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Original Investigation | Socioeconomics and Health Services

Socioeconomic Disparity in Use of Eye Care Services Among US Adults With Age-Related Eye Diseases:  National Health Interview Survey, 2002 and 2008

Xinzhi Zhang, MD, PhD1; Gloria L. Beckles, MD, MSc2; Chiu-Fang Chou, PhD2; Jinan B. Saaddine, MD, MPH2; M. Roy Wilson, MD, MPH1; Paul P. Lee, MD, JD3; Nair Parvathy, MD2; Asel Ryskulova, MD4; Linda S. Geiss, MS2
[+] Author Affiliations
1National Institute on Minority Health and Health Disparities, National Institutes of Health, Bethesda, Maryland
2National Center for Chronic Disease Prevention and Health Promotion, Centers for Disease Control and Prevention, Atlanta, Georgia
3Department of Ophthalmology and Visual Sciences, University of Michigan, Ann Arbor
4National Center for Health Statistics, Centers for Disease Control and Prevention, Hyattsville, Maryland
JAMA Ophthalmol. 2013;131(9):1198-1206. doi:10.1001/jamaophthalmol.2013.4694.
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Importance  Individuals with age-related eye disease (ARED) need to use eye care services for detection, assessment, and care at regular intervals.

Objective  To explore the association between socioeconomic position (SEP) and use of eye care services among US adults with self-reported ARED during 2002 and 2008.

Design  Data were from the National Health Interview Survey 2002 and 2008. We used multiple logistic regression to estimate predictive margins, controlling for other factors, and we used the slope index of inequality to measure the relationship between SEP and use of eye care services across the entire distributions of poverty-income ratio (PIR) and educational attainment.

Setting  A cross-sectional, nationally representative sample of adults, with prevalence estimates weighted to represent the civilian, noninstitutionalized US population.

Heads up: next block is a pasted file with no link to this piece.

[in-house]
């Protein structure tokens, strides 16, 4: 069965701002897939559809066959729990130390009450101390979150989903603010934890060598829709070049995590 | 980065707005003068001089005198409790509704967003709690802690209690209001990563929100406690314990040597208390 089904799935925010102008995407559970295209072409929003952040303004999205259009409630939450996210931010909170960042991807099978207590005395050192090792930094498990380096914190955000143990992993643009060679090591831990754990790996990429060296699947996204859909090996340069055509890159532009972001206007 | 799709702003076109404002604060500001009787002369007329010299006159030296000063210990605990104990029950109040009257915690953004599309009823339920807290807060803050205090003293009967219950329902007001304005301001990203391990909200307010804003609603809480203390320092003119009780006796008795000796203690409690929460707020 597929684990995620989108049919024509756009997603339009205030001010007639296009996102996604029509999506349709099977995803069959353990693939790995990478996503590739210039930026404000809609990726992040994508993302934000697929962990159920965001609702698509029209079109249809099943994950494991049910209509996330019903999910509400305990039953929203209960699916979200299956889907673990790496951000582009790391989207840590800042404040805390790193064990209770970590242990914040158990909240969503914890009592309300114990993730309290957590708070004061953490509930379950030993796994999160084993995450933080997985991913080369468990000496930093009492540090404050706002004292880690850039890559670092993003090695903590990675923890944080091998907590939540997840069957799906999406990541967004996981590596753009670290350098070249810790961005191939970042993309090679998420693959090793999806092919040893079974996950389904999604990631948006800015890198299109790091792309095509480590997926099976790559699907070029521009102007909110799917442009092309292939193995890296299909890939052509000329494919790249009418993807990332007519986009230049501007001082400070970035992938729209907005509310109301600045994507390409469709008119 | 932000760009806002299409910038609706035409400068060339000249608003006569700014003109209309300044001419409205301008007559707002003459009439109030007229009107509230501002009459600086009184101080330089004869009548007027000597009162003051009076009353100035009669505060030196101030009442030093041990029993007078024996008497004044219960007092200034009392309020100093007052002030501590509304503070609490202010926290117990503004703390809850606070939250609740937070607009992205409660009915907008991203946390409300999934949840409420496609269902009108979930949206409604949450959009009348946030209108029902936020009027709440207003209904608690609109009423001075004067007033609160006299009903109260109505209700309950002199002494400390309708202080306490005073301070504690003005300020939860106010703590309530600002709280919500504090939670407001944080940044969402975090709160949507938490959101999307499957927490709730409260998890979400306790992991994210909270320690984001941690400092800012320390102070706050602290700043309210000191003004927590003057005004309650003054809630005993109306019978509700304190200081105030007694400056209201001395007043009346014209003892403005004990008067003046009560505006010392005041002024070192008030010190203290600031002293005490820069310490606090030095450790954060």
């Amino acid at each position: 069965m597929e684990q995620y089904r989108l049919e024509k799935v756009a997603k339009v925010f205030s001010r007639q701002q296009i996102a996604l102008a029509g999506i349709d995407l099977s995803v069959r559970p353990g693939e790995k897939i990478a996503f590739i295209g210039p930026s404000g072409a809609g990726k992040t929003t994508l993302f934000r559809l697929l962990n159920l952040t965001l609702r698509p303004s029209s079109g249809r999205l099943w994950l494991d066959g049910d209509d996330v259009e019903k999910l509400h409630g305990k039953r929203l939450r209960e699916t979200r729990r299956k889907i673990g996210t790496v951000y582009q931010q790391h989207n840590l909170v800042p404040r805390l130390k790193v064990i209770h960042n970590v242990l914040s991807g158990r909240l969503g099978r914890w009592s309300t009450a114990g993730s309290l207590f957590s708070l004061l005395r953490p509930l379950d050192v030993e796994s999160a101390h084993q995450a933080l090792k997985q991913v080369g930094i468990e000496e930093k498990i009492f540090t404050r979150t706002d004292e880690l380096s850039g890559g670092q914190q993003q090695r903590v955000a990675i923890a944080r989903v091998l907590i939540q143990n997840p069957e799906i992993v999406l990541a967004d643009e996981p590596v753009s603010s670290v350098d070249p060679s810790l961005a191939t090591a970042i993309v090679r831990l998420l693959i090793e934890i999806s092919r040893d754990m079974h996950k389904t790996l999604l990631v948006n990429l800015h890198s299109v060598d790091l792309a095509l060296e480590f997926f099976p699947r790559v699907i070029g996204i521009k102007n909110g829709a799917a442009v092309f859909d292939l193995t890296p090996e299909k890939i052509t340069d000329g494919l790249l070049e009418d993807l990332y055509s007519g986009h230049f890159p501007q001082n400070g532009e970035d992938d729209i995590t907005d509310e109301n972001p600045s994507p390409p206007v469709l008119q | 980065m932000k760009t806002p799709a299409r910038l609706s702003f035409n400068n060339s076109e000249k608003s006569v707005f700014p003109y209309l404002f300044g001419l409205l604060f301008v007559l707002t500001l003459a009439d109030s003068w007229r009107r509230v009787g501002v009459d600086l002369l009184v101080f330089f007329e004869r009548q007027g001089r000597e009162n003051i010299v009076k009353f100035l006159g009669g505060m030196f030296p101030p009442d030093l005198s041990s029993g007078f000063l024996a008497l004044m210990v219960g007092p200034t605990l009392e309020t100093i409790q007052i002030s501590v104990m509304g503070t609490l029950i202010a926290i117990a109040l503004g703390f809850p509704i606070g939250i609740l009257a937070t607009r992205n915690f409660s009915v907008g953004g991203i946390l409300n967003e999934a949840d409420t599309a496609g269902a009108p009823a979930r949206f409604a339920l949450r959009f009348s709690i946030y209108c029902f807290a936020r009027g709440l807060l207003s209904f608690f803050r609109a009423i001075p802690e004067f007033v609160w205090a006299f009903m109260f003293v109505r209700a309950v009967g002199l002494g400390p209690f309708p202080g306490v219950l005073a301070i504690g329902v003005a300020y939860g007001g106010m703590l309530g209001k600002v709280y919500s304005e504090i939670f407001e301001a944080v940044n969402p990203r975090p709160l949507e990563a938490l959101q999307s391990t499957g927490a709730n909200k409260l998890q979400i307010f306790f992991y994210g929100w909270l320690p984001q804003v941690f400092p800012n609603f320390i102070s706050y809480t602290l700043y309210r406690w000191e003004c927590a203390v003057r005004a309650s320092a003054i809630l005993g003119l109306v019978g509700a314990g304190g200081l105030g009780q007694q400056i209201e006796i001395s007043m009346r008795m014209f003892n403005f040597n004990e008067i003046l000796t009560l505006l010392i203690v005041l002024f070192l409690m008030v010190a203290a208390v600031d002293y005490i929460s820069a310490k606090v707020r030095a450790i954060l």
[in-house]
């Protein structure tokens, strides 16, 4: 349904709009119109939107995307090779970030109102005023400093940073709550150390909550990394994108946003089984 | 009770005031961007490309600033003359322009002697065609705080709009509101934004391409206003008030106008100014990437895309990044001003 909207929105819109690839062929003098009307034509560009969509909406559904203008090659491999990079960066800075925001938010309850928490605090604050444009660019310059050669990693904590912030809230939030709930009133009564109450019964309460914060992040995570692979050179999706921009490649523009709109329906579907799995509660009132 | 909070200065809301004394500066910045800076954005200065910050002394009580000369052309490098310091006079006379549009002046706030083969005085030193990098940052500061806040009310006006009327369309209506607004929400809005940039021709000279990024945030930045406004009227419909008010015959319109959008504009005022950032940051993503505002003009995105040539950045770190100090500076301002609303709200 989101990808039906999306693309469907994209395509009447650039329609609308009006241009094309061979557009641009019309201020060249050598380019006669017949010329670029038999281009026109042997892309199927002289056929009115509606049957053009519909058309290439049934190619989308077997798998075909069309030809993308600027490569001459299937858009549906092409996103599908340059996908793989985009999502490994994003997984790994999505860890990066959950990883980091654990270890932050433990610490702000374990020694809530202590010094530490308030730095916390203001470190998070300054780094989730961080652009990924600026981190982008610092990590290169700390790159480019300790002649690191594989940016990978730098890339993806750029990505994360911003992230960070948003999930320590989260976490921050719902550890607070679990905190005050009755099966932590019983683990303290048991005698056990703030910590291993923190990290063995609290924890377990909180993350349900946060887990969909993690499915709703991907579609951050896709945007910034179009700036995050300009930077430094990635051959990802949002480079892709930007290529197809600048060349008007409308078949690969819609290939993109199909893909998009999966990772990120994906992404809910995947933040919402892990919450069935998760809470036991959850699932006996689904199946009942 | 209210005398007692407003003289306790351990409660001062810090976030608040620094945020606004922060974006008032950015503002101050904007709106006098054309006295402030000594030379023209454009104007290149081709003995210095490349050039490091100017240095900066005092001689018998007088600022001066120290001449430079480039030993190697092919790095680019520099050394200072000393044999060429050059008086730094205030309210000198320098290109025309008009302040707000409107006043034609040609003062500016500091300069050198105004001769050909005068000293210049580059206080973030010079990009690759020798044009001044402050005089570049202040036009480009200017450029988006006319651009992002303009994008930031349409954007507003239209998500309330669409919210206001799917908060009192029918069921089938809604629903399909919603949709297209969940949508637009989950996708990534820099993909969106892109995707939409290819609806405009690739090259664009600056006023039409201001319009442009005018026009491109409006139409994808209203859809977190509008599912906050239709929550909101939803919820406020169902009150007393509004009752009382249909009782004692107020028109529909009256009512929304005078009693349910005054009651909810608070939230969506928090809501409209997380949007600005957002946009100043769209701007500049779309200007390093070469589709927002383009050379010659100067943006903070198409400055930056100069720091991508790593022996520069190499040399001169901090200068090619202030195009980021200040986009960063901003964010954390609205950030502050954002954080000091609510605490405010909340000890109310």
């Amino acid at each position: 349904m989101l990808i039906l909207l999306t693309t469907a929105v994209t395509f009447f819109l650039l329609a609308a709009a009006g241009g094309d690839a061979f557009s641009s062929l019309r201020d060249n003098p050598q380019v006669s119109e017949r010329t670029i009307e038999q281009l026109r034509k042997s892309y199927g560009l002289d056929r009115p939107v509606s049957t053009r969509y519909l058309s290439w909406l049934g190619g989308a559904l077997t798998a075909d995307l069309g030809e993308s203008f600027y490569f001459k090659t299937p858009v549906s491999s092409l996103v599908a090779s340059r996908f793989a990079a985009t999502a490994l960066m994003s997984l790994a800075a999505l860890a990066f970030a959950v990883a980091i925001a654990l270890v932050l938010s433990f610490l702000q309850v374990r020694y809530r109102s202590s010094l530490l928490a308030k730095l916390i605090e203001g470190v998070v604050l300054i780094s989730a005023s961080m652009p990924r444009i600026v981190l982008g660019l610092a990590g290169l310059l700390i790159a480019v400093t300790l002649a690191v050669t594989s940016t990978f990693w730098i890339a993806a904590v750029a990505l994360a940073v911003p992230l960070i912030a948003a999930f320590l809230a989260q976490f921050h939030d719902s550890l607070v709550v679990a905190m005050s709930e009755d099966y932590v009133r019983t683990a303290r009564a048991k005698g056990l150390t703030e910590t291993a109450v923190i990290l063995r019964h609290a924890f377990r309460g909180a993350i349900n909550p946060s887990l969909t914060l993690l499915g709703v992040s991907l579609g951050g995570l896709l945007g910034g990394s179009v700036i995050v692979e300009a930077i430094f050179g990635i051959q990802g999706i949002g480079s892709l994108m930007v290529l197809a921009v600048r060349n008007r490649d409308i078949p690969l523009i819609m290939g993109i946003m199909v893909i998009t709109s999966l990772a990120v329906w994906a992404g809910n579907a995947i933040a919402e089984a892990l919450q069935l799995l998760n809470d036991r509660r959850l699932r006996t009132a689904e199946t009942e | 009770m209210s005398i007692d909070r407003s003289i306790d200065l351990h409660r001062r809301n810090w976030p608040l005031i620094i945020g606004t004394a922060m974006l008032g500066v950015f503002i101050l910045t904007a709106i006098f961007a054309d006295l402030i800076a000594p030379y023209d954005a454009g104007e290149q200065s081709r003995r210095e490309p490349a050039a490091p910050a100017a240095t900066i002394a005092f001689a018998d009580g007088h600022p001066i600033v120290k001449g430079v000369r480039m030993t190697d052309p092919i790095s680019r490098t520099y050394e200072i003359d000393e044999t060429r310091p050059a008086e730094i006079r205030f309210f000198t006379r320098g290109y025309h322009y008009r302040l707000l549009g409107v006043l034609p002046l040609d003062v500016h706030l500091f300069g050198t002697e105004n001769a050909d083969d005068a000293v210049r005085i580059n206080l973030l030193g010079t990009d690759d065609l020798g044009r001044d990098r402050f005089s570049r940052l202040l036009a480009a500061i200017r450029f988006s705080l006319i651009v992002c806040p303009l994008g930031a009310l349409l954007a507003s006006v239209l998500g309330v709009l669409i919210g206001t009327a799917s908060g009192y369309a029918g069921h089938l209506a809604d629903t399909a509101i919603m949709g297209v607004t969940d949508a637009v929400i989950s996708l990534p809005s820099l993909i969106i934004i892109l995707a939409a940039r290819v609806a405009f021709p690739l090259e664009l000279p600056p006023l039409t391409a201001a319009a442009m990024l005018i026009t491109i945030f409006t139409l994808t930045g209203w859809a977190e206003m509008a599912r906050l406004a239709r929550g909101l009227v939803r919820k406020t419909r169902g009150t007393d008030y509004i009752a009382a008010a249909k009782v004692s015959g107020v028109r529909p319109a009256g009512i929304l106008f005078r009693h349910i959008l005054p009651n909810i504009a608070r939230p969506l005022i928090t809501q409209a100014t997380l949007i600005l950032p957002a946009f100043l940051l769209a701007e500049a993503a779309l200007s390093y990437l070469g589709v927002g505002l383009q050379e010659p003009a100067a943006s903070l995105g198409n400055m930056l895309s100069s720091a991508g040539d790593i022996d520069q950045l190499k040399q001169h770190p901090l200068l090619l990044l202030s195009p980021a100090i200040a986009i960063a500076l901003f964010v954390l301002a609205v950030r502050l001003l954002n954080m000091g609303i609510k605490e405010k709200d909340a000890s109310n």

Participants  The sample included US participants in the 2002 (n = 3586) and the 2008 (n = 3104) National Health Interview Survey who were at least 40 years old and reported any ARED (age-related macular degeneration, cataract, diabetic retinopathy, or glaucoma).

Main Outcomes and Measures  Use of eye care services; SEP was measured by the PIR and educational attainment.

Results  In 2002, persons with ARED and a PIR of less than 1.50 were significantly less likely than those with a PIR of at least 5 to report visiting an eye care provider (62.7% vs 80.1%; P < .001) or undergoing a dilated eye examination in the past 12 months (64.3% vs 80.4%; P < .001), after adjustment for other factors. Similarly, persons with less than a high school education were less likely than those with at least a college education to report a visit to an eye care provider (62.9% vs 80.8%; P < .001) or dilated eye examination (64.8% vs 81.4%; P < .001). In 2002, the slope index of inequality showed statistically significant differences for eye care provider visits across the levels of education (24.4; P = .006), and in 2008, it showed a significant difference for eye care provider visits across the levels of educational attainment (25.2; P = .049) and PIR (21.8; P = .01).

Conclusions and Relevance  Significant differences in the use of eye care services by SEP persist among US adults with eye diseases.

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